If someone says name a Portuguese Rosé and all you can think of is Mateus or ‘phoning a friend, then we can help!

Quinta do Portal deep in the heart of the Douro Valley have produced a stunning Rosé – but before I wax lyrical about the wine itself, it’s worth looking at the background of the producers; after all, it’s their work, art and expertise that turn the humble grape into a thing of beauty.

Quinta do Portal is a family fine winemaking company that embraces with passion the ‘Boutique Winery’ concept. From Port wine beginnings (which they still produce) they have branched out into still wine production which is based on the diversity of the Douro, encompassing a wide variety of grapes, different altitudes, different aspects, and soils with different compositions.

In the field they apply a farming system that has the objective of producing high quality grapes by using natural resources – it’s sustainable farming at its finest.

The same environmental principles apply in the winery; they use gravity feed to reduce energy consumption and always have an eye on producing the best quality wine as sustainably as possible

The winemaking is led by Paulo Coutinho who has been at Quinta do Portal since August 1994. Paulo was born in the neighbouring village of Celeirós and is an Oenology graduate from the University of Trás-os-Montes and Alto Douro, so he certainly knows his onions – or should I say grapes!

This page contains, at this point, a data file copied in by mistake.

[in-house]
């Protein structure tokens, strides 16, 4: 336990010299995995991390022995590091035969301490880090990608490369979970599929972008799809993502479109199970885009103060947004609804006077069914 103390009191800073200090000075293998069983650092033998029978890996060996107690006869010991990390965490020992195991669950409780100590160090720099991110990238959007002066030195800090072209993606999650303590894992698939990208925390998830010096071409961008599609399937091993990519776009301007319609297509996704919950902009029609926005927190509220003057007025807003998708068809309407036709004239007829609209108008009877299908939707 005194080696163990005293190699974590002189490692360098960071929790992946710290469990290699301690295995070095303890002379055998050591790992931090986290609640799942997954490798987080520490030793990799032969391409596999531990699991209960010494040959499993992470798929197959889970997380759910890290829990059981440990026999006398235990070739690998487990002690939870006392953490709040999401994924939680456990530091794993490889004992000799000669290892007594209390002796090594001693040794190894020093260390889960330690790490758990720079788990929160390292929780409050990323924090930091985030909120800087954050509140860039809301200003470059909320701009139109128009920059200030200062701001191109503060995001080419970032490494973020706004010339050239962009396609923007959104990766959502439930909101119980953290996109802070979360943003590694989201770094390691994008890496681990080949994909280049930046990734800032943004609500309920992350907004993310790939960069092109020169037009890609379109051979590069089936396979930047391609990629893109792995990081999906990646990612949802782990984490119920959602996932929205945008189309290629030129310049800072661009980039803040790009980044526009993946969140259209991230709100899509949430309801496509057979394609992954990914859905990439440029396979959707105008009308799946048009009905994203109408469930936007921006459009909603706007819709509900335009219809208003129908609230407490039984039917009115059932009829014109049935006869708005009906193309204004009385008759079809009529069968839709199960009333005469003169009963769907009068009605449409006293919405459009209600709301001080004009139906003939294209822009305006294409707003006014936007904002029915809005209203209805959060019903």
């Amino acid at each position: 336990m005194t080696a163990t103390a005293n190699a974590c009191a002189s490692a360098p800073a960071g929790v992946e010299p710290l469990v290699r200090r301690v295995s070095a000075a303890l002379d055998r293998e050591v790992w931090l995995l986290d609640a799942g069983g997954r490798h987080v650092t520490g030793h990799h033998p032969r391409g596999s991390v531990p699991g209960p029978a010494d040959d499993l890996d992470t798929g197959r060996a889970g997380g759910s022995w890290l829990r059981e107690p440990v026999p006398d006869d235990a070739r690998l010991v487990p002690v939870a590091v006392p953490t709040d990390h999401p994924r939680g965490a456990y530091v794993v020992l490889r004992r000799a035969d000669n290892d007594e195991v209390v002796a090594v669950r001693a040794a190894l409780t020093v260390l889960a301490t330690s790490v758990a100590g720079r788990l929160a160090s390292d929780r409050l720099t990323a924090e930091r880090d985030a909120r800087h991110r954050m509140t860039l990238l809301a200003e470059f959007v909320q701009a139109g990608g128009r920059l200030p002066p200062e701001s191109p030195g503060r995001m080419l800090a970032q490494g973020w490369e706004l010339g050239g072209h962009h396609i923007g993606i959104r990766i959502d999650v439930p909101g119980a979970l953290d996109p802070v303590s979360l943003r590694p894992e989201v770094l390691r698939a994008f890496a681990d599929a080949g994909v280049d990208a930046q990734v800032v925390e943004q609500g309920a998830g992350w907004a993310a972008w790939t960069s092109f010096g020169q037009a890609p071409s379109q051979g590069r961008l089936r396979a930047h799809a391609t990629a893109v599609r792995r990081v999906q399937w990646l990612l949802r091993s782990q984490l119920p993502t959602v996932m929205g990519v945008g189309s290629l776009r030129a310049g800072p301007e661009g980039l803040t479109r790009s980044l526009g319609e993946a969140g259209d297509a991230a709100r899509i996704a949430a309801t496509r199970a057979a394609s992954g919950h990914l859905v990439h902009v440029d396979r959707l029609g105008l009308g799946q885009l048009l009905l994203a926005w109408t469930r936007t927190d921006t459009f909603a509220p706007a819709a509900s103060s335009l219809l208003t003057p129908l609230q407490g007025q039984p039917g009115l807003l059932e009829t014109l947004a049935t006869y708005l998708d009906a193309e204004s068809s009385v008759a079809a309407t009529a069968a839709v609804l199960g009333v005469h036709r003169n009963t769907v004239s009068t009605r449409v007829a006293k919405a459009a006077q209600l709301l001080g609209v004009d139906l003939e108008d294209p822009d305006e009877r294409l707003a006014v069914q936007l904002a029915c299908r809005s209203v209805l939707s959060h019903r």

So, to the wine itself. The grape varieties come as no surprise – 50% Tinta Roriz (Tempranillo) and 50% Touriga Nacional – these make up part of the backbone of Portuguese red wine, and so it’s logical that they find their way into rosé too.

The Quinto do Portal grapes are hand-picked and transported in small baskets to the winery where the free-run juice is fermented in stainless steel tanks to preserve the fruity flavour. Ageing also takes place in stainless steel and the wine is left on lees until its bottled.

The resulting wine is a joy: high acidity brings out the flavours of raspberry and tart wild berries which mingle with pomegranate. At 13.5% abv it’s not too heavy to drink as an aperitif – or try it with fish and shellfish dishes. It’s suitable for vegetarians too, so what’s not to like!

A note about the artwork on the label. It is based on an excerpt from The Lusiads by Luiz Vas de Camões, an epic poem telling the story of Portugal’s voyages of discovery. First published in 1572, it is a mainstay of the classical literature of Portugal.

The illustration pictures the Goddess Venus that, despite strong opposition from Bacchus, was always a strong supporter of the Portuguese in their discovery of the maritime route to India. In Canto 1 of The Lusiads we discover that Venus saved the Portuguese from shipwreck: ‘Venus, observing them depart from their true course, all unwitting that they were being headed to destruction, was not prepared to see her beloved Portuguese perish on such a desolate strand; and by means of contrary winds she defeated the false pilot’s intention.’

Hurrah for Venus!

If you’d like to try this amazing wine, we still have a few bottles in stock. But hurry – not surprisingly, it’s selling fast.

By Maureen Little